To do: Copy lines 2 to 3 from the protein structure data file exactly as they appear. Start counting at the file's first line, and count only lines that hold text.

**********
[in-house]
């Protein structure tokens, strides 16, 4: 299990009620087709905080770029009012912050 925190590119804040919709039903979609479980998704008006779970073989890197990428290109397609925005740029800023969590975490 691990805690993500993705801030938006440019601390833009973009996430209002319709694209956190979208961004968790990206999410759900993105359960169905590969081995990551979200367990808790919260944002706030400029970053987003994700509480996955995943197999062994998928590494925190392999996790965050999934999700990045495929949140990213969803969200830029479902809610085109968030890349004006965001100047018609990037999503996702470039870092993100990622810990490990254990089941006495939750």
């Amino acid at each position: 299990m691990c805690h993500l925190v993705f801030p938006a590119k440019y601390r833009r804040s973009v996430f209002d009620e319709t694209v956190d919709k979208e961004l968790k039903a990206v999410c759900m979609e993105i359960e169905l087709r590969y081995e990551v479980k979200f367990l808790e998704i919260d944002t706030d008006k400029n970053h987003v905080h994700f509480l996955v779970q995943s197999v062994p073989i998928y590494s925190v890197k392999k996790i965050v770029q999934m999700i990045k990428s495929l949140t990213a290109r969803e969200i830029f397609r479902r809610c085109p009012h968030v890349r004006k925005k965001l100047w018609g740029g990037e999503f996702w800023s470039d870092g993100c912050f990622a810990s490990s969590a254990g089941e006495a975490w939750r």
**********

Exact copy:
């Protein structure tokens, strides 16, 4: 299990009620087709905080770029009012912050 925190590119804040919709039903979609479980998704008006779970073989890197990428290109397609925005740029800023969590975490 691990805690993500993705801030938006440019601390833009973009996430209002319709694209956190979208961004968790990206999410759900993105359960169905590969081995990551979200367990808790919260944002706030400029970053987003994700509480996955995943197999062994998928590494925190392999996790965050999934999700990045495929949140990213969803969200830029479902809610085109968030890349004006965001100047018609990037999503996702470039870092993100990622810990490990254990089941006495939750």
């Amino acid at each position: 299990m691990c805690h993500l925190v993705f801030p938006a590119k440019y601390r833009r804040s973009v996430f209002d009620e319709t694209v956190d919709k979208e961004l968790k039903a990206v999410c759900m979609e993105i359960e169905l087709r590969y081995e990551v479980k979200f367990l808790e998704i919260d944002t706030d008006k400029n970053h987003v905080h994700f509480l996955v779970q995943s197999v062994p073989i998928y590494s925190v890197k392999k996790i965050v770029q999934m999700i990045k990428s495929l949140t990213a290109r969803e969200i830029f397609r479902r809610c085109p009012h968030v890349r004006k925005k965001l100047w018609g740029g990037e999503f996702w800023s470039d870092g993100c912050f990622a810990s490990s969590a254990g089941e006495a975490w939750r």